This is our ongoing series about films that were banned by the British government, using the Video Recordings Act of 1984. You have the right-wing gutter press and a few Christian pressure groups to thank for these films becoming more famous than they had any right to be (in all but a few cases), and the fact they’ve now virtually all been re-released, uncut, while the law remains in place, tells you more about moral panics than it does about the content of the films. See the VRAs “mission statement” here.
Andy Milligan was an interesting fellow. One of the founders of the off-off-Broadway theatre movement, he started making films…actually, I’ve got no idea why, he wasn’t particularly a cinema fan by all accounts and he got in the habit of leaving films unfinished, either for budgetary reasons or because he just wasn’t all that interested. I watched “Compass Rose” recently, but didn’t want to write a review of it for the ISCFC because it was missing an ending, and the sound was so appalling at times that understanding what the characters were saying was genuinely impossible. But “The Ghastly Ones” appears finished (despite the last thirty seconds of the film being a black screen with “dramatic” music playing over it, clearly where the credits were supposed to go), so here goes.
A couple make their way to an apparently deserted island, presumably near-ish to New York, at some unspecified point in the past (although probably the late 19th century). They’re just the table-setting cannon fodder though, as a deranged hunchback offs them both sharpish and we cut to the stars of the film, three sisters and their husbands. Their father wrote in his will that they couldn’t get his stuff until they were all married and settled, which must have put some pressure on the last one to be single, so they head off to his house, which they are also obliged by the will to spend three days in before it’s read…on the island we just saw! The hunchback is one of the servants, along with a couple of pretty crone-like women.
The actual plot of the film is entirely unremarkable – the people in the house get bumped off by an unknown assailant, there’s a shocking reveal, and so on. If you’ve seen a slasher flick set in a big old house like this, you’ll not be surprised. But it’s the tone of the film which is worth looking at. Milligan was by all accounts a pretty unpleasant guy, a misanthrope whose attitude to humanity shone through in his films. One of the wives believes she should get more of a share, being the eldest, and despite there being murders going on around them, no-one makes much of an attempt to leave, knowing that if they do they get no money. One of the husbands rapes his wife because she won’t shut up. “The Ghastly Ones” of the title almost certainly doesn’t refer to the person doing the murdering, if you know what I mean.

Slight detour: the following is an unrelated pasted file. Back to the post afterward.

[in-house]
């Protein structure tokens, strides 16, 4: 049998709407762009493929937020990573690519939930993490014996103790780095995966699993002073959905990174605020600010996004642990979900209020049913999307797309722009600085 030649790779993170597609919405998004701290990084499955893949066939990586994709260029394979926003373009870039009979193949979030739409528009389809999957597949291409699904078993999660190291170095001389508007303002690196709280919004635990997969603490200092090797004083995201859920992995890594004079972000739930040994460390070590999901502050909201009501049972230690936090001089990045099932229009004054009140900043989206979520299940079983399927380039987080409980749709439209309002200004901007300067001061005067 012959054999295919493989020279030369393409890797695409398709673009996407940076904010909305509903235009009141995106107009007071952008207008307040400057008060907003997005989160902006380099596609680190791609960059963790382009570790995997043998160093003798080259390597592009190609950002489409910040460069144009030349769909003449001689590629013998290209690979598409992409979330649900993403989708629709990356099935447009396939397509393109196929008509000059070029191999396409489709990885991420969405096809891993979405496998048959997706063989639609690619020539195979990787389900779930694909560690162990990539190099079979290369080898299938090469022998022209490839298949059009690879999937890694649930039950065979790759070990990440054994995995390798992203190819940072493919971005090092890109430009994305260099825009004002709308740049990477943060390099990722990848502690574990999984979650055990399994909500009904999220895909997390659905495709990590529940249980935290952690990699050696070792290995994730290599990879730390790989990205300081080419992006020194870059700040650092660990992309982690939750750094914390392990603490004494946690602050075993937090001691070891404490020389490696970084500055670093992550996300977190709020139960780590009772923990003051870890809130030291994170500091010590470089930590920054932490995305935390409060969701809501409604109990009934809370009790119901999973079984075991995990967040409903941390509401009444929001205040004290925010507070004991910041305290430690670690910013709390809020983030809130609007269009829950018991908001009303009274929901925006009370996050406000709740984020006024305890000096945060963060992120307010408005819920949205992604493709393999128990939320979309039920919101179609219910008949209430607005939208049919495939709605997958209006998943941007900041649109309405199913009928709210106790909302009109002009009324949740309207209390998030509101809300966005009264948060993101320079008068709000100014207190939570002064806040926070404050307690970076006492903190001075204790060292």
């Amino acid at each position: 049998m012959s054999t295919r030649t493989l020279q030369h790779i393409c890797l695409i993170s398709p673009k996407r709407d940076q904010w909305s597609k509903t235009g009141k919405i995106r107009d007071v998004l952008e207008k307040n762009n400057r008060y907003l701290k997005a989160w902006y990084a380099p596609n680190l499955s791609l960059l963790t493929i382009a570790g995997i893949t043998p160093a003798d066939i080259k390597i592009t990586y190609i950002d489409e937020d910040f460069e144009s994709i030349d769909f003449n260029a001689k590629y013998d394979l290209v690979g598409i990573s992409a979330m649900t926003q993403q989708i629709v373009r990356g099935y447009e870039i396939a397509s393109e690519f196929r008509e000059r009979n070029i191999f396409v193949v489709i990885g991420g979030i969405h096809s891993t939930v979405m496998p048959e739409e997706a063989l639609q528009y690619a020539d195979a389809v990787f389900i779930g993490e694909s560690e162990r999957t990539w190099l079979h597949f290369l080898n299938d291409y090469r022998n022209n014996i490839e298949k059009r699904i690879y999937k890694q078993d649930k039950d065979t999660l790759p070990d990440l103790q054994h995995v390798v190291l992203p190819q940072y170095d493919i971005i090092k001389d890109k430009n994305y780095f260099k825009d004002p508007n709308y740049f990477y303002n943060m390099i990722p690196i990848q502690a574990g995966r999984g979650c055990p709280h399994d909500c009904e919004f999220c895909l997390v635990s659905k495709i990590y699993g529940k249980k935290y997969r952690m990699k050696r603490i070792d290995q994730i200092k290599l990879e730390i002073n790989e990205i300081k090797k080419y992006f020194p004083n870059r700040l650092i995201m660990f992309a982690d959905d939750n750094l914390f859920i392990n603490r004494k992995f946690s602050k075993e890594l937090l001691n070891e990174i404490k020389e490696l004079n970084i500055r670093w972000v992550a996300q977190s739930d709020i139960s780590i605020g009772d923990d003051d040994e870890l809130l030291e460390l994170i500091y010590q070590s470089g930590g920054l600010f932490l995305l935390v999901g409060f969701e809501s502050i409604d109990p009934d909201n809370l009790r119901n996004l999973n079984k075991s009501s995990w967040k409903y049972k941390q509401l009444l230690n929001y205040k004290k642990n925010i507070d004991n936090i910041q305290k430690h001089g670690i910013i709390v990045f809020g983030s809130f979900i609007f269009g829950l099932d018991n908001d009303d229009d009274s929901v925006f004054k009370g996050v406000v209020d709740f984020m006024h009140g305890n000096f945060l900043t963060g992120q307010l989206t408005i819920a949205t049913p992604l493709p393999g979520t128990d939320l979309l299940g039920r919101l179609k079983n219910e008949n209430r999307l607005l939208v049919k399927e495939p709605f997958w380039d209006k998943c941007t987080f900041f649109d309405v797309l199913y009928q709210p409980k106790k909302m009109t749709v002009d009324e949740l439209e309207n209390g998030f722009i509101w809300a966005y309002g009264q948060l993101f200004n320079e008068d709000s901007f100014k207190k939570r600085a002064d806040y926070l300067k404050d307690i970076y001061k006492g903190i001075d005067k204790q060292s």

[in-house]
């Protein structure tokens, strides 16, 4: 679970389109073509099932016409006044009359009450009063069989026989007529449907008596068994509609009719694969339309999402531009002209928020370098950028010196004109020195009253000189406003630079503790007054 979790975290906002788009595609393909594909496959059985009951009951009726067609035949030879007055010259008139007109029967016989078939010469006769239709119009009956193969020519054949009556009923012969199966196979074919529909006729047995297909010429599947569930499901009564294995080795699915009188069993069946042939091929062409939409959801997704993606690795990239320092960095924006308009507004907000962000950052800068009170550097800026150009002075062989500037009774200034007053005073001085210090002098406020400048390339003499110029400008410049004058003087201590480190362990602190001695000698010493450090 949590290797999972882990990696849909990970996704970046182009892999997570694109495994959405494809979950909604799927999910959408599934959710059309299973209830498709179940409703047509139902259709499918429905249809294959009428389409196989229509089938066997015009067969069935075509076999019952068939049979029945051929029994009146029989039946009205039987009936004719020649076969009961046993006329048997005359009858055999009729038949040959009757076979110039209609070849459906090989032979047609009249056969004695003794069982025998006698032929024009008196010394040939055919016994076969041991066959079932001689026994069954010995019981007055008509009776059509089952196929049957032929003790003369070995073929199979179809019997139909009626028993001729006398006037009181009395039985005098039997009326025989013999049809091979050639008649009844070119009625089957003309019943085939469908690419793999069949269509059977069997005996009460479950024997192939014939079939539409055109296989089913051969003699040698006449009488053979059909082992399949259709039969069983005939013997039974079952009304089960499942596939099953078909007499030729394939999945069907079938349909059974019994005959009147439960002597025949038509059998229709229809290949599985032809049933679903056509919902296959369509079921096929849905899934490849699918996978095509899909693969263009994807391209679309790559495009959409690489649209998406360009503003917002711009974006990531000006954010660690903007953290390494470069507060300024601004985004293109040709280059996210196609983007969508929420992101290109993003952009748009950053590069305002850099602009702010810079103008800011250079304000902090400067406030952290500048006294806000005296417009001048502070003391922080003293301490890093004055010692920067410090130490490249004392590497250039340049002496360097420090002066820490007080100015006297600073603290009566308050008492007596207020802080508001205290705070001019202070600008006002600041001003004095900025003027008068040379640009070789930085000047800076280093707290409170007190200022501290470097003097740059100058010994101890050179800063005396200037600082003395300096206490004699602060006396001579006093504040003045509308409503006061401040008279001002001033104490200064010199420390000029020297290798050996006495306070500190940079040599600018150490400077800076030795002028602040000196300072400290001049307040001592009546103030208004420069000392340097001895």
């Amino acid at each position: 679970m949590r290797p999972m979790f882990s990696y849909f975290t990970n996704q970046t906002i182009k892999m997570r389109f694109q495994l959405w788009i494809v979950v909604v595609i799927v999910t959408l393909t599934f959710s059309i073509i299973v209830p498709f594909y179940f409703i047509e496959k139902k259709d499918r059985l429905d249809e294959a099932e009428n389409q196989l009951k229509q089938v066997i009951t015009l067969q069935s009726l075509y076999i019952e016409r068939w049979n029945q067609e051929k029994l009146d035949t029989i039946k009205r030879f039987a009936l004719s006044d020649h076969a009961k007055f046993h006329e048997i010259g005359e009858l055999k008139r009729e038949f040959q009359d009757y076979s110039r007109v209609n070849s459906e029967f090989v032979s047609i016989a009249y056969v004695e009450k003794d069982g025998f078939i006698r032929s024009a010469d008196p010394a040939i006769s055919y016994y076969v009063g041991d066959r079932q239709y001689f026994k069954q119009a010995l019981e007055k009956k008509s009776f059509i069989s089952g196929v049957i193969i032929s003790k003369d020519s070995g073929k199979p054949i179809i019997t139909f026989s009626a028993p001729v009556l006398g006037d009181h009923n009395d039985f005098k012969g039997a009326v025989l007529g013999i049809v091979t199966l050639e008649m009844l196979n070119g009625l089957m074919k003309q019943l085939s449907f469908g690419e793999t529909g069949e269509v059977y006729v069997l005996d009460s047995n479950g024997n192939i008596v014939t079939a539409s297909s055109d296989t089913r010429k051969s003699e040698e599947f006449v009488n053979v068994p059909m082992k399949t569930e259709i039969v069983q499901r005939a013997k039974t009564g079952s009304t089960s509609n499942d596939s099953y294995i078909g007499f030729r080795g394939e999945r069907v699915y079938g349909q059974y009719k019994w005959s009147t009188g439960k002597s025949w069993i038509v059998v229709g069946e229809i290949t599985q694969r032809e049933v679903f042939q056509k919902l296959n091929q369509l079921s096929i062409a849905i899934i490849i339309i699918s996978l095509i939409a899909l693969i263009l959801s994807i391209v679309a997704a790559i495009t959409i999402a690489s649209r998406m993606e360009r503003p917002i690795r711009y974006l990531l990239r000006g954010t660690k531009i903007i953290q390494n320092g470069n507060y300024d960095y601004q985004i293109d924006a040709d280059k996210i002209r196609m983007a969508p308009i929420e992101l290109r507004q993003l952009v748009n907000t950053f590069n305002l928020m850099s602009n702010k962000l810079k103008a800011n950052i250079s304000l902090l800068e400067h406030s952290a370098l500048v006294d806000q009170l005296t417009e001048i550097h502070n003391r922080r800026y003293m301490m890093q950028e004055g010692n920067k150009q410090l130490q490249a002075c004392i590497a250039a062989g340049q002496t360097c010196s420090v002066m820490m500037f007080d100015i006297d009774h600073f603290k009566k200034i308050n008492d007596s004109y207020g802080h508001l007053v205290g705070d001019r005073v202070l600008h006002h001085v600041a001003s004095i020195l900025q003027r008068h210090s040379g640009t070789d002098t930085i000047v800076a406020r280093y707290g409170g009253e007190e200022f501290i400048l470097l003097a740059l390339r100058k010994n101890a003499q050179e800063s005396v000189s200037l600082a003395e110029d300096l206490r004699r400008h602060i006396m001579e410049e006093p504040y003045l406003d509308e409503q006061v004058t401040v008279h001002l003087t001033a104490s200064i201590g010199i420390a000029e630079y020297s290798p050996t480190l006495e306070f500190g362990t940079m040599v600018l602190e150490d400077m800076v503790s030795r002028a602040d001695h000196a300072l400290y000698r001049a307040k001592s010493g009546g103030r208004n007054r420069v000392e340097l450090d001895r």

Provided you know a little about the director, there’s a lot of interest in this film. But sadly, it’s buried under a fairly terrible film, both in acting and execution. The three central couples have the faintest wisps of characterisation, and the husbands all look, dress and act alike, making it difficult to tell them apart. Colin the hunchback, despite being seen murdering a couple at the beginning, isn’t the main villain of the film, and even saves the two survivors at the end. This is deeply confusing, and there’s further confusion in a red herring so absolutely blatant that it not being that person just makes no sense in terms of how they were acting.
Let’s say you’re a guest in a house which you’re about to inherit, and the servants act like horrible people to you. Do you just go “ah well, never mind” or do you ask them why they’re behaving like that, and get them to stop? At one point they’re served a decapitated head on a platter for dinner. Now, I’m no Sherlock Holmes, but my first question to the servant who brought it me would be “how the hell did this head get on this plate?”, something no-one seems curious about. Milligan’s characters show basically no agency, just waiting around to get murdered in gruesome fashion while the rest of the cast vamps it up around them. I’m prepared to be convinced that this is further part of his style, although it seems to me like he was making a splatter movie cheaply to be bottom of a few drive-in bills. But then there’s not really any gore for the entire first half of the movie, past the initial killing. It’s a very unusual affair that makes me feel my film-reviewing brain isn’t quite up to the task.
There’s a book about Milligan, “The Ghastly One: The Sex and Gore Netherworld of Andy Milligan”, which is apparently well worth reading, and “Drive” director Nicolas Winding Refn is working to put Milligan’s films back into circulation. He’s certainly not your typical slasher film director, and I’d rather see something like this a hundred times ahead of your average multiplex movie. But equally, I shouldn’t be afraid to say, despite all the interest around the man, his method of working and his personal style, that this film in particular was pretty rotten.
EDIT DECEMBER 2013: This is an old review with a few tweaks, as I didn’t realise it was one of the films that was banned by the VRA until yesterday. Enjoy!